Horsey Hollywood: Meet the Equine Stars of "True Grit"

On Dec. 22 Paramount Pictures released the remake of the 1969 John Wayne classic, "True Grit." Among the film's cast are Jeff Bridges, Matt Damon, and a slew of equine actors that bring the Western movie to life.

The "director" of the equine stars for "True Grit" was Rusty Hendrickson, who has worked with horses on movie sets for more than three decades and has been the head horse wrangler for numerous blockbusters including "Seabiscuit," "Dreamer," "Flicka," and this autumn's release, "Secretariat."

True Grit

Cimarron, Cowboy, and Apollo are the lead equine actors in Paramount Pictures' True Grit.

Casting the right horse for a part is just as vital as casting the right leading man (or lady, as the case may be). Like their human co-stars, equines must train and practice to stay at the top of their game. As movie viewers know, the right chemistry between man and beast can make or break a movie.

"Patience is the greatest virtue of a movie horse," Henrickson's learned. "If they don't have some 'stand still' in them, it just won't work."

Directors Joel and Ethan Coen worked closely with Hendrickson to select the horses to best fit the script and showcase the actors. Jeff Bridges, who plays Rooster Cogburn, needed a substantial mount to complement his size. Hendrickson narrowed the choices down to two horses, and a 5-year-old named Apollo walked away with the job.

"He's a big, solid horse," said Hendrickson. "He stands about 15.2 (hands) and weighs maybe 1,350 pounds. He just fit Jeff."

Hendrickson's son started training the horse as a 3-year-old. Apollo's quiet mind and good disposition allowed him to carry a lead role at a young age, Hendrickson said.

The directors wanted an unusual horse for Matt Damon's character, LaBoeuf. In the 1968 novel by Charles Portis, on which both film versions are based, LaBoeuf, rides a "shaggy horse." A gypsy horse and a Paint were considered before a loud-colored Appaloosa named Cowboy auditioned. But before final selection, Cowboy had to prove gunfire would not bother him, and he had virtually no reaction to the guns, recalled Hendrickson.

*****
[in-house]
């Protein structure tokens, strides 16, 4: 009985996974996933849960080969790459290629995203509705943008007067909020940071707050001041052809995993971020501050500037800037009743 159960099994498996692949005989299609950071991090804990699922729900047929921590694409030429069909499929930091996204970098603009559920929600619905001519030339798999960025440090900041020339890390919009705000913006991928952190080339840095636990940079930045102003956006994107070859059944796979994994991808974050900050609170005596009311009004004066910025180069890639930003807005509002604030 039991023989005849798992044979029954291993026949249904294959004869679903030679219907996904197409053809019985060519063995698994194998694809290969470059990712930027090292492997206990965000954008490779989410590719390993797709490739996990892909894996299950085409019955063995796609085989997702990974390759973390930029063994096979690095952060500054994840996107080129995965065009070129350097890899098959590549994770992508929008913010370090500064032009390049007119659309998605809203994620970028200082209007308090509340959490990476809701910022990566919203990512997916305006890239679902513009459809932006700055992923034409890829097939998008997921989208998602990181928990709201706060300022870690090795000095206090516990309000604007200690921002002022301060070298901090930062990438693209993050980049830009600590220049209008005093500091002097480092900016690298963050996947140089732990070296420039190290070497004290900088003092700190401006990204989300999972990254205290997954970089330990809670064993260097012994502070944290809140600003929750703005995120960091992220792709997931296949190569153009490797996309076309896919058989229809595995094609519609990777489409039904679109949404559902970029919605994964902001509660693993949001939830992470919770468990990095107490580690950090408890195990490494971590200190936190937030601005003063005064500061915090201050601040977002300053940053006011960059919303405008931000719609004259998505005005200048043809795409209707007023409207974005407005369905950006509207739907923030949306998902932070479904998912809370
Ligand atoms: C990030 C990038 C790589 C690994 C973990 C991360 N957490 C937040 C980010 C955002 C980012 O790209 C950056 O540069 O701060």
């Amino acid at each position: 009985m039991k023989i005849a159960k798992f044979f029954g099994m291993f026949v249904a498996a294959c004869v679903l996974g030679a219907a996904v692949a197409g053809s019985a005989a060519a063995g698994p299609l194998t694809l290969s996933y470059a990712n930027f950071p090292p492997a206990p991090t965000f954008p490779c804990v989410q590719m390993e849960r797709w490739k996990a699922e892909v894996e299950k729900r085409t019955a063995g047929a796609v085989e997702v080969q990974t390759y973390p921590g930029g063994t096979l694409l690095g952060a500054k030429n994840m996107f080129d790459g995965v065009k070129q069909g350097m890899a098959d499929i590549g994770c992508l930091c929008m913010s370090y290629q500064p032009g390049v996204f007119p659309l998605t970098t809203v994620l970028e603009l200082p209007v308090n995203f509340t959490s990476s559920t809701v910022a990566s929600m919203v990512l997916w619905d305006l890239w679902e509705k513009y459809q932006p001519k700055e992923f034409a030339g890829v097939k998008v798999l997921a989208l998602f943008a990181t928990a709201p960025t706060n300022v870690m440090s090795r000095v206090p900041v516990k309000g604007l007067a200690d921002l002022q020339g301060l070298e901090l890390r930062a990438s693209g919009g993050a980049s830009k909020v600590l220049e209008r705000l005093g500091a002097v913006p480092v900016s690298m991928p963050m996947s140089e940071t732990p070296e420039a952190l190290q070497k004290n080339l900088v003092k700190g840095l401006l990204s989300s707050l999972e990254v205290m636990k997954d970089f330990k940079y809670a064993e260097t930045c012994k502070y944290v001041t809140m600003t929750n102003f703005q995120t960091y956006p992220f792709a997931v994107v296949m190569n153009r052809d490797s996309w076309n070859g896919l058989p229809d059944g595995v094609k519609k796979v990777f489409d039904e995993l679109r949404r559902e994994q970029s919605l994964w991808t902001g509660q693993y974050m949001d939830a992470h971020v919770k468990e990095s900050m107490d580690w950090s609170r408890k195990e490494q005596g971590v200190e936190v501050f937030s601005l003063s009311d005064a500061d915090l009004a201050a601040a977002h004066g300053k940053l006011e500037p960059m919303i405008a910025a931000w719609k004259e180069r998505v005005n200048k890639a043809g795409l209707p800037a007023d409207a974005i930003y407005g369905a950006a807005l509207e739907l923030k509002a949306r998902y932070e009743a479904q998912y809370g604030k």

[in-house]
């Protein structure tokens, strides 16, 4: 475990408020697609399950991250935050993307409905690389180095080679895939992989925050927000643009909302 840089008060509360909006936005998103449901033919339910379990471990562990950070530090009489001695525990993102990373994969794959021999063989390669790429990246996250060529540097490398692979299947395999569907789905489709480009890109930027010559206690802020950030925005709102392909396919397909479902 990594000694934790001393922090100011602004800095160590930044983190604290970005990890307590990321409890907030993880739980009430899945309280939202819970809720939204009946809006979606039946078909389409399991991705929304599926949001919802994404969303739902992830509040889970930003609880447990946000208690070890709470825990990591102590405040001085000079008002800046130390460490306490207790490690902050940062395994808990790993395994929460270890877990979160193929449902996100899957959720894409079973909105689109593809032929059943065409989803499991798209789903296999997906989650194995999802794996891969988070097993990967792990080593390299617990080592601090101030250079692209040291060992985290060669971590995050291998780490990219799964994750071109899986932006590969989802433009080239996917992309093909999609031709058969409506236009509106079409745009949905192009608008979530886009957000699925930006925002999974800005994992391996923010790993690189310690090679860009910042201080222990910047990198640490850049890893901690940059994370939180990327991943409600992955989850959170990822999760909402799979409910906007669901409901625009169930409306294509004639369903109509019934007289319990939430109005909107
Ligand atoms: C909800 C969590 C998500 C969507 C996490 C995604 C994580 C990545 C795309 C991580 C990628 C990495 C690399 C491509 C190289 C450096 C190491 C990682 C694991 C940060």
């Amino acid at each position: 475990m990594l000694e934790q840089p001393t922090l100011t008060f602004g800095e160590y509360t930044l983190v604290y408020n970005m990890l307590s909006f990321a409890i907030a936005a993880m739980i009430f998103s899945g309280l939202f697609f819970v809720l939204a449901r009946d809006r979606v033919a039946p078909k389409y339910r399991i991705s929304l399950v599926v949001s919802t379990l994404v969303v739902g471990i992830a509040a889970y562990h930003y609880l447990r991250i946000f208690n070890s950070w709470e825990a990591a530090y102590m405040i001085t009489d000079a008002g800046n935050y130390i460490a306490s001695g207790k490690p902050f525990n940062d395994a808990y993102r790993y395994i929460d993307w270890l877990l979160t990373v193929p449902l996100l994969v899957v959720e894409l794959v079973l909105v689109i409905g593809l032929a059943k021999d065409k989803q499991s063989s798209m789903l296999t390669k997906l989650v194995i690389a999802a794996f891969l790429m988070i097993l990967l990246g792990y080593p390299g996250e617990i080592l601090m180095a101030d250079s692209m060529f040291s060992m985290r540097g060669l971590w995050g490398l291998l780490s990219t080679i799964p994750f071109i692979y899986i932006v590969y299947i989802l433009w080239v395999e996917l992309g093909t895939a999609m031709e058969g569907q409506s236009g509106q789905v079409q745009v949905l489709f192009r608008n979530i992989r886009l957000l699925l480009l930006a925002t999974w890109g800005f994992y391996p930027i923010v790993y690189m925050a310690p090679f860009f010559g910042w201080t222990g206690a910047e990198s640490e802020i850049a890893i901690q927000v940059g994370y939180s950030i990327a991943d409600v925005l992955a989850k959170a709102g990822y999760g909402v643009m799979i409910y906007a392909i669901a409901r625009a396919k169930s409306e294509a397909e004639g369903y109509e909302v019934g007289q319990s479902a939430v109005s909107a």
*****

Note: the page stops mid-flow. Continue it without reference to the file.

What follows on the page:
Hailee Steinfeld, a new actress to the big screen, plays 14-year-old Mattie Ross, and she needed a horse to portray the book's "Little Blackie." Hendrickson admitted to having an affinity for black horses, which he had indulged three years earlier with the purchase of a 3-year-old Quarter Horse. That now 6-year-old horse, Cimarron, proved to be the perfect Little Blackie.

While filming Seabiscuit, Hendrickson developed a fondness for the horse that played Seabiscuit in most close-up scenes. After the movie had wrapped, Hendrickson kept the horse, called Biscuit, for himself. Biscuit returns to the screen in "True Grit," where he carries one of the "bad guys" and also pulls a buggy in a scene in town.

For Hendrickson, two scenes from "True Grit" stood out as examples of great equine movie work: Little Blackie swimming across a river flawlessly, and the classic two-gun, horseback shooting scene.

"That was Jeff, really riding with the reins in his teeth, shooting two guns," he recalled.

Paramount Pictures' "True Grit" is now in theatres nationwide.


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About the Author

Marsha Hayes

Marsha Hayes has been covering endurance, trail, and other equine topics since 2005. She believes every horse has a story.

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